Scott Olsen, 24, suffered a fractured skull Tuesday in a march with other protesters toward City Hall, said Dottie Guy, of the Iraq Veterans Against the War. The demonstrators had been making an attempt to re-establish a presence in the area of a disbanded protesters' camp when they were met by officers in riot gear.'

From: ... 34003.html

Watch at

Oakland is know as OINKLAND, where pigs run rampant.

BART police cold blooded murder.
Shoots non-violent suspect in the back twice,while face down.

He could not have thought it was a taser,since he fired twice.


Seattle is no better.

Rick and Eric Williams sit at the end of a long row of wooden benches that line the Pike Place Market’s Victor Steinbrueck Park in Seattle. Pocket knife in one hand, small pieces of wood in the other, their heads are bowed in concentration as they slowly cut and etch the details of ravens, eagles and other mythic animals.

They will sell the finished totems – done in Dididaht tribal designs passed down for generations – to people passing by. It’s how they’ve always made their living and what their brother, John T. Williams, was doing at the corner of Boren Avenue and Howell Street in downtown Seattle on Aug. 30 when a Seattle police officer got out of his car and shot him four times after he failed to obey commands to drop his pocket knife.

It’s unlikely that Willliams, 50, ever heard the commands, Rick says, much less lunged at the officer with his pocket knife, as police first claimed. He was deaf in one ear, Rick says, walked with a limp, and his eyesight was poor – details that came out last week at a news conference with tribal leaders and civil rights activists who called the shooting a travesty and demanded a transparent investigation and review of the Seattle Police Department’s use of lethal force.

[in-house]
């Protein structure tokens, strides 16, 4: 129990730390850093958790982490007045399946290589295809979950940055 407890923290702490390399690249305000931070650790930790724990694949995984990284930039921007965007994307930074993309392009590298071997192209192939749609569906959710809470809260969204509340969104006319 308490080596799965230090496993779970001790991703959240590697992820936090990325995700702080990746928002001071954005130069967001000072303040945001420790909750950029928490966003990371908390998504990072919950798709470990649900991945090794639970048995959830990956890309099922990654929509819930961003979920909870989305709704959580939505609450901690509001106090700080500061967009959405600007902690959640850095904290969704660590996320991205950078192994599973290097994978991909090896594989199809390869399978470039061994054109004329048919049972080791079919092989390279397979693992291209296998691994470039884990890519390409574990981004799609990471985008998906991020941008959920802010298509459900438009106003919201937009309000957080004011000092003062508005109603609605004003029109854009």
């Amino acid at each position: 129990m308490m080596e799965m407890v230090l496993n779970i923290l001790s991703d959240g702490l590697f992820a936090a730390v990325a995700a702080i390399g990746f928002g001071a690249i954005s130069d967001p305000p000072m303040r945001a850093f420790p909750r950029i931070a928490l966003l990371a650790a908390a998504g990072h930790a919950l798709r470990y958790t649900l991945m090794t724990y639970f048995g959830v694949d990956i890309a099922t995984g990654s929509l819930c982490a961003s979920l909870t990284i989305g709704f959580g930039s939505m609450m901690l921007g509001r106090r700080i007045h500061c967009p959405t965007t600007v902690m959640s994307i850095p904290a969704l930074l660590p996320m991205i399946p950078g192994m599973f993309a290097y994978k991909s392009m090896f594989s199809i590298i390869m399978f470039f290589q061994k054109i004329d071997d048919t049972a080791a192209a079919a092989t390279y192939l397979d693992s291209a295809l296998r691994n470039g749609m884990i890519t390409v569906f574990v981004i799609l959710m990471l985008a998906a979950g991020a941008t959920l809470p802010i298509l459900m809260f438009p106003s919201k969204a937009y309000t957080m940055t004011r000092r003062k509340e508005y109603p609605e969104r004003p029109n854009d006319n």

One after another, people who knew John T. Williams and those who didn’t come up to the brothers to express their condolences. That includes Seattle police officers, who have been calling Rick Williams away from the bench to express their sympathy as well – men who work for a department that first described John Williams to the media as a good-for-nothing and homeless “Mr. Trouble” who was “well known” to police.

To Rick, it’s an outrage. His brother was a funny, gentle soul, he says, who gave his time and money to anyone who asked, even though he had nothing. The middle name on his birth certificate was, in fact, “Trouble,” longtime friend Susanne Chambers says, but that was a joke of his parents. John was never violent and the few run-ins he had with the law over the years never involved violence, recklessness or even resisting arrest, she says. Mostly they involved detox.

The Seattle police, on the other hand, have a long record of beating up Native Americans and minorities, tribal and community leaders said Friday at a news conference held at the Chief Seattle Club, a service center where John was a much-loved member. “He was always thinking of other people,” says friend Trina Thornton. “He was never thinking of himself.”